Background: There is a widespread perception that destitution is increasing sharply in the UK. Media attention devoted to the prevalence of extreme hardship, and to the increased use of food banks in particular, is indicative of increasing public concern. Prominent public figures have made connections between destitution and government policies on immigration and asylum, welfare reform, homelessness, and exploitation and forced labour. Yet quantitative evidence on the causes, scale, trends and distribution of destitution in the UK is difficult to come by, as is data on the characteristics of those affected and the impact that this experience has on them. Read more
For centuries Britain has been outstanding in offering protection to people fleeing persecution. Many of them have done much to create this country’s reputation for fairness and justice and have contributed to the well-being of the nation. That reputation still draws to the United Kingdom people experiencing political and religious discrimination, torture, rape and other trauma in their countries of origin. Read more
To the High Representative of the European Union for Foreign Affairs and Security Policy and Vice-President of the European Commission, Federica Mogherini, We call on you urgently to reinstate a comprehensive search and rescue operation for migrants in the Mediterranean and to ensure that the treatment of all migrants is based on the European Charter of Fundamental Rights and the Treaty on the Functioning of the European Union.
‘We detain a lot of people, some for a very long time, all with huge uncertainty, and we have very limited processes for individuals to challenge that detention’.
‘Crucially, this panel believes that little will change by tinkering with the pastoral care or improving the facilities. We believe the problems that beset our immigration detention estate occur quite simply because we detain far too many people unnecessarily and for far too long. The current system is expensive, ineffective and unjust.’ Read more
There are significant issues facing vulnerable asylum seekers and we’d love to see them on the political agenda, and a priority for the voting public. In this period, we’d love to support you in understanding what the current issues are.
Join us for this session led by Regional Asylum Activism to:
- understand the pertinent issues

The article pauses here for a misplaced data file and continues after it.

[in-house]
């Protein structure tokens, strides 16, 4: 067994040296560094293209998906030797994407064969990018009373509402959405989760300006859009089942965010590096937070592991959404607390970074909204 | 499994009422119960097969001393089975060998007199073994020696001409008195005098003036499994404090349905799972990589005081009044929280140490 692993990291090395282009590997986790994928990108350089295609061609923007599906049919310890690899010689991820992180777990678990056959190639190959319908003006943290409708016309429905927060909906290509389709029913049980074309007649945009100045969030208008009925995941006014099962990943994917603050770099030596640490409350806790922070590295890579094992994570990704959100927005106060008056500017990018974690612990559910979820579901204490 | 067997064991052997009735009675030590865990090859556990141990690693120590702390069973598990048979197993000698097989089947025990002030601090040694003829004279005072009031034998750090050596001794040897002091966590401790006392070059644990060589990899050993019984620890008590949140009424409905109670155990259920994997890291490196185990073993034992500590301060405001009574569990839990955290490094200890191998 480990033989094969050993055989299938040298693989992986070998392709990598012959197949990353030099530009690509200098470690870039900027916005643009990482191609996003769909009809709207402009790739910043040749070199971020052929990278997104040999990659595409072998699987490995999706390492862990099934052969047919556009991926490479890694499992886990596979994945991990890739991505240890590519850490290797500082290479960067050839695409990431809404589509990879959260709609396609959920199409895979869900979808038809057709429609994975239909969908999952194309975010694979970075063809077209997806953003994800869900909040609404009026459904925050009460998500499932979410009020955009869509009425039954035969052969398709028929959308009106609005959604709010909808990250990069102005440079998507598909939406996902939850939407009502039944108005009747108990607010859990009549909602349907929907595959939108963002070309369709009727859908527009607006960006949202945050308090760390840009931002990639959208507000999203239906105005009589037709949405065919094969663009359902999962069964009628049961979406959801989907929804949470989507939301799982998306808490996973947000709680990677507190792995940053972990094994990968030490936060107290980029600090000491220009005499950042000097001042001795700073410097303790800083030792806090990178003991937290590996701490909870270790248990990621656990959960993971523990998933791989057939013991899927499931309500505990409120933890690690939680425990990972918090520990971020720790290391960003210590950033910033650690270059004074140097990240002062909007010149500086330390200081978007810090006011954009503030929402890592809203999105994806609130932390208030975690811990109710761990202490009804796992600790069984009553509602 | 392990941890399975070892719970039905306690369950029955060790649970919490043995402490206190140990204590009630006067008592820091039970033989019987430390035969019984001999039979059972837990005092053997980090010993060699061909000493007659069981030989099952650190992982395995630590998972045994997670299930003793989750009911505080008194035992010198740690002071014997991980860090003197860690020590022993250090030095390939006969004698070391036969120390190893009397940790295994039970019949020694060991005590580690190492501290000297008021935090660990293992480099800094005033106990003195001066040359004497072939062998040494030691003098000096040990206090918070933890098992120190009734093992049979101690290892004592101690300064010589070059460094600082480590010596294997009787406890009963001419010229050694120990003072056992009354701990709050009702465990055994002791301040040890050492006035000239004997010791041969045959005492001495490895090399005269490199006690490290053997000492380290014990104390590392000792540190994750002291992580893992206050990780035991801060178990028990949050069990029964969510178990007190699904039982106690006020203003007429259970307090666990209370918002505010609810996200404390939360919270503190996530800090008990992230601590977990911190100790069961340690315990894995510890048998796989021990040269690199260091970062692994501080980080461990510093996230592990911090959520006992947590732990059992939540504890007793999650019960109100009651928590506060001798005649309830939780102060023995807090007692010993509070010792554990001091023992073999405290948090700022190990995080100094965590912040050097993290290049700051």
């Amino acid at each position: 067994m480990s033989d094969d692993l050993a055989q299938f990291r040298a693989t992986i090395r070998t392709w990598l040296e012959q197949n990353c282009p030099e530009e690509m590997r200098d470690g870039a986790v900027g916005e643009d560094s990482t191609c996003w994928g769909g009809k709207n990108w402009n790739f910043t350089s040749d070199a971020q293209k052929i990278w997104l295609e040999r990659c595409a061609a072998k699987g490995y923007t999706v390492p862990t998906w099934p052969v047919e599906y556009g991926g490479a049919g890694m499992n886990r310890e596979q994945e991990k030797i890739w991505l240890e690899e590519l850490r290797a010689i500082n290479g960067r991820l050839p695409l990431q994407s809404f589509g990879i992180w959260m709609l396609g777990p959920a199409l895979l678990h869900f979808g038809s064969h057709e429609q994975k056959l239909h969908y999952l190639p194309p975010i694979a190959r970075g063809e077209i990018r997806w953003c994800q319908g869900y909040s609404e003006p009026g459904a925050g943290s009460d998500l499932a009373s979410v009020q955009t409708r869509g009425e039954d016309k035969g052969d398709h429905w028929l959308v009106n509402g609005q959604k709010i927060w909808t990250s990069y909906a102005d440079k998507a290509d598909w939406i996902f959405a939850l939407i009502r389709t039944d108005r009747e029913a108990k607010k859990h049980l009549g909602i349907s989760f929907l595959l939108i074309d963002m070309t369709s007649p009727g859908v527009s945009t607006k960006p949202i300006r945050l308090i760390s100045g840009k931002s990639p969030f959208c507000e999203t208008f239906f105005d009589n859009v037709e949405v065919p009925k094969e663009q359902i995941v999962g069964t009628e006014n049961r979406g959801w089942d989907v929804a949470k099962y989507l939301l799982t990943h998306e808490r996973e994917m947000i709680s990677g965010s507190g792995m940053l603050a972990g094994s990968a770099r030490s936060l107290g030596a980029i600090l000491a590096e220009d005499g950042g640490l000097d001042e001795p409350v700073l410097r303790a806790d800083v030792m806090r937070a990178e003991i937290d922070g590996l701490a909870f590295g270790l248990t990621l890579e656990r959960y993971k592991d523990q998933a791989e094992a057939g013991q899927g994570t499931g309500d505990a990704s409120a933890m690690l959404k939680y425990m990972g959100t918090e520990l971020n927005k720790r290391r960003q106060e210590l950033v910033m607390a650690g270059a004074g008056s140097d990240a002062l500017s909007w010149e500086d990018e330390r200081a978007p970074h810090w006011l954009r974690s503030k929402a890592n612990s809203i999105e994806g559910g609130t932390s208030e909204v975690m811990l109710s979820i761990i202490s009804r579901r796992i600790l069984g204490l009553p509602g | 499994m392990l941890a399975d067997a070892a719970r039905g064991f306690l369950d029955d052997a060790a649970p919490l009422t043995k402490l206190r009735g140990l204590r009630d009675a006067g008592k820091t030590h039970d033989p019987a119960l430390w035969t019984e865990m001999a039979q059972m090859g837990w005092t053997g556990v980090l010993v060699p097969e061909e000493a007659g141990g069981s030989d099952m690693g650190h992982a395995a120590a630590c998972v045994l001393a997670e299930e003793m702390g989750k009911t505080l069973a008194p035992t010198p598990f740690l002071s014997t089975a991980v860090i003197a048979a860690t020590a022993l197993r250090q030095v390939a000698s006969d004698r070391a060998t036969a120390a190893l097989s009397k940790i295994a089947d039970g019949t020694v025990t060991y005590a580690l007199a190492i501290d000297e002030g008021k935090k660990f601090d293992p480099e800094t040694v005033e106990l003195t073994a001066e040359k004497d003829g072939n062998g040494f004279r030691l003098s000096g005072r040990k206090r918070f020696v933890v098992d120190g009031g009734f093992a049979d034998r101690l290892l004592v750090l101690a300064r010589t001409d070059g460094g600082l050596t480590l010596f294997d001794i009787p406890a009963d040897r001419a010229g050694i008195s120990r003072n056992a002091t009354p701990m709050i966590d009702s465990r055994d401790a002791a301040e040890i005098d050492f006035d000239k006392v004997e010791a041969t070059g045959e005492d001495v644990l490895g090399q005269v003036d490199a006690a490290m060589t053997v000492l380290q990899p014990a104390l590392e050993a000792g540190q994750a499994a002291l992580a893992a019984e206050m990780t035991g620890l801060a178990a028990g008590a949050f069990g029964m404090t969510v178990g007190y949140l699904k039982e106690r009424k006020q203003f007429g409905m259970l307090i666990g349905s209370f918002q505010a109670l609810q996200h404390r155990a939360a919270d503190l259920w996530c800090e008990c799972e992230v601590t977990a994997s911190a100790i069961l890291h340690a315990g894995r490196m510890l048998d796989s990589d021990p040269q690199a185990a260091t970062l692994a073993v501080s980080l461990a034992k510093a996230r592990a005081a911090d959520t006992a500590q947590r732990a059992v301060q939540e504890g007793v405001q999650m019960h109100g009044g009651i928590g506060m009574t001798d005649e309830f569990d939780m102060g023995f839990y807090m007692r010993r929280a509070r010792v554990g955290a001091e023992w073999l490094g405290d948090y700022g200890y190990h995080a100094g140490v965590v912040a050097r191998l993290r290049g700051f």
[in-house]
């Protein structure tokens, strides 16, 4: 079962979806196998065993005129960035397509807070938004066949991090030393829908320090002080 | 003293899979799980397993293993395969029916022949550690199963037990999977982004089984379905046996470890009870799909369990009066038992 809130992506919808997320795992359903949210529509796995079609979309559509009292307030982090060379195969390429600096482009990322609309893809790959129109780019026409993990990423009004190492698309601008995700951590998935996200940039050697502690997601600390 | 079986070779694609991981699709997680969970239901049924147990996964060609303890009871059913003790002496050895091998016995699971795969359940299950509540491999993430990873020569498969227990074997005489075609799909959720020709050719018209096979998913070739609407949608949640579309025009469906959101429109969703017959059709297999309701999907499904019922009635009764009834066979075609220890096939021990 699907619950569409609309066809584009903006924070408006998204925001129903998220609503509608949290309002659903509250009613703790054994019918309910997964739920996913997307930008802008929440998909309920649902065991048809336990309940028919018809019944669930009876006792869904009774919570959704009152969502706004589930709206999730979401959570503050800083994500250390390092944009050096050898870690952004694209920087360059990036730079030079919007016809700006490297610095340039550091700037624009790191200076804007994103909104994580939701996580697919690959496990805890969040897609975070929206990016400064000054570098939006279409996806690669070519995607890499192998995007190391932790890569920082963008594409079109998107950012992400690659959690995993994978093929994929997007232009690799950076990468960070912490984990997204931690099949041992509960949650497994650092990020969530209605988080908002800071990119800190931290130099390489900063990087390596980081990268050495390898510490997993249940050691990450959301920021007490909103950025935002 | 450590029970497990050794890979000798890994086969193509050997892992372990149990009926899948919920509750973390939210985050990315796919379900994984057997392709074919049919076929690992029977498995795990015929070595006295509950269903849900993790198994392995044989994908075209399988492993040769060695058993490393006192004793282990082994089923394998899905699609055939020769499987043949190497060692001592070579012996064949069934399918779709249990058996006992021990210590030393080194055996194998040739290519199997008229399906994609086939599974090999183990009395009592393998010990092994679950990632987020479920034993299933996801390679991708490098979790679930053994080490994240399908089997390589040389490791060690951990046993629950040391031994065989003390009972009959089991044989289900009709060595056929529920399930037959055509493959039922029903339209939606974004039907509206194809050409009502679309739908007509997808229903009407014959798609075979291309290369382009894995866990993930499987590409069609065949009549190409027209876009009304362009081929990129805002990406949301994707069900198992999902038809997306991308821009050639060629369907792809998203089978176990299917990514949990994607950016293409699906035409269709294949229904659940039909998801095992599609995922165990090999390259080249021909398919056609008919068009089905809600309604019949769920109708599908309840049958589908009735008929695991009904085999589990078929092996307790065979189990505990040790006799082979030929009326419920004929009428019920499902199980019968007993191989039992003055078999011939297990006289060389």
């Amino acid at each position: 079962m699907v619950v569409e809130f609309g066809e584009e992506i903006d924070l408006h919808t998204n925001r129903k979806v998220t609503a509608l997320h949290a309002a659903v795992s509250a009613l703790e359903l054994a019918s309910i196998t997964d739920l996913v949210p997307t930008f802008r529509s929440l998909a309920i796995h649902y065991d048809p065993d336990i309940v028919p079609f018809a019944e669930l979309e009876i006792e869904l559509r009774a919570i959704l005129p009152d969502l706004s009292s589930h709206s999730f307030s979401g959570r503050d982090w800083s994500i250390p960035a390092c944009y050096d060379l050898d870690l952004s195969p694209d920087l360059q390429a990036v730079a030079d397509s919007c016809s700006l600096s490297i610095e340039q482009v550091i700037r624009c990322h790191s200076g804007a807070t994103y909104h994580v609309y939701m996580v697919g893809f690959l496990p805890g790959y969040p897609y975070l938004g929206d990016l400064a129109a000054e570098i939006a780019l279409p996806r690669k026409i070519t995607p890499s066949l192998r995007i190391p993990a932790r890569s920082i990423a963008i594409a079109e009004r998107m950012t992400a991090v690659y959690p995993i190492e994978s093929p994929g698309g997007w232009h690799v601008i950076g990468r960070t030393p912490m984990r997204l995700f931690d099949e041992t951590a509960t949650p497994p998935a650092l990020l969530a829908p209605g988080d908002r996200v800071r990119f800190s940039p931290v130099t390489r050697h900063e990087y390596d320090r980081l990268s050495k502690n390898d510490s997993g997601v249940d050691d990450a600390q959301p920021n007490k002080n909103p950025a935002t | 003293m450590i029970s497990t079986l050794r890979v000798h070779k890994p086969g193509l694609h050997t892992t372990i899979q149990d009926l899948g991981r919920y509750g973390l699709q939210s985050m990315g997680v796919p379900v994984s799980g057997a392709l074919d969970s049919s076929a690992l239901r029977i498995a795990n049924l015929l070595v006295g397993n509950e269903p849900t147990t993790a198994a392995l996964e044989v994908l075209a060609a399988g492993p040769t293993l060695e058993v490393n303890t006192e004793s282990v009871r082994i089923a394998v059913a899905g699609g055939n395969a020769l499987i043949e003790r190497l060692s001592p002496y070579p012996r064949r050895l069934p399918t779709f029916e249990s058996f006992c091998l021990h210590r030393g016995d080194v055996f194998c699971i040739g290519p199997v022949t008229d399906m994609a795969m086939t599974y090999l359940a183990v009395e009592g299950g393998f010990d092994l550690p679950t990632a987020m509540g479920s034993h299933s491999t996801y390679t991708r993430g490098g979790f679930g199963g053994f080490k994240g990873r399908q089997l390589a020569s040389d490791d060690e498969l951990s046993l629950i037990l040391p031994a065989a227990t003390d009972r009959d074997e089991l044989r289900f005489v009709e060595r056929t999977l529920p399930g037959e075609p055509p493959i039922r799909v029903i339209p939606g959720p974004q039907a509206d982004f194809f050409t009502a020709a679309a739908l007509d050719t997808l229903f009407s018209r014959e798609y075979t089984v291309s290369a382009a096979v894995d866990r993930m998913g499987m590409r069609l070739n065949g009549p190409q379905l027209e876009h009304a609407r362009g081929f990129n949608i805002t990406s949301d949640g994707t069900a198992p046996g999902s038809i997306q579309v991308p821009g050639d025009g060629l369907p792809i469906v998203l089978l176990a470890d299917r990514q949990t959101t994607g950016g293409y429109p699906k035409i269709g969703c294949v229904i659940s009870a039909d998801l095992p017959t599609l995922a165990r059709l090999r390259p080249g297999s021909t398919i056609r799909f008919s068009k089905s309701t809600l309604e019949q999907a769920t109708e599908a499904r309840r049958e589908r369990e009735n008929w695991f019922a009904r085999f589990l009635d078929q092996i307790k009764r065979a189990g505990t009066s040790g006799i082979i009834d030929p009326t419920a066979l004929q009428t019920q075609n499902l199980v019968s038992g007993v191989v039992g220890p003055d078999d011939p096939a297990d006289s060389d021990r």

- get equipped to ask the right questions of those seeking your vote
- be prepared to engage with your new MP in their first 100 days in power Read more
With immigration and asylum likely to be a hot topic this year, we’ve put together some useful statistics and 6 key facts on refugee issues to make sure you can tell the truth about asylum in the upcoming debate! On our website you’ll also find updated briefings on key advocacy goals like ending asylum destitution,defending access to healthcare and raising asylum support rates.
We’ve also put together a new briefing on Influencing Decision Makers to help you know how to effectively engage your representatives. This complements earlier briefings on Effective Campaigning and setting upLunchtime Campaign Groups. Check out the Resources section for more info.
To date nearly 300 organisations have signed up to the Birmingham Declaration; a set of principles and asks to ensure the UK treats those who come to seek safety with dignity and respect. The Declaration it will be sent to the leaders of all the main political parties.
We are now looking for as many organisations as possible to endorse the declaration. Please ask any organisation / civic group you know to endorse it. This includes charities, faith groups, schools, Trade Unions, theatres, businesses, etc.
Anyone with the authority can sign up to the declaration on behalf of an organisation by sending an email to sanctuarysummit2014 at gmail.com with the following information: Read more
On Monday night Channel 4 News broadcast shocking undercover footage of guards talking about the women in their care at Yarl’s Wood detention centre in Bedfordshire.
“Headbutt the bitch, I’d beat her up,” says one guard at the immigration prison, which is run for the Home Office by the private security company, Serco.
“Let them slash their wrists,” says another. Read more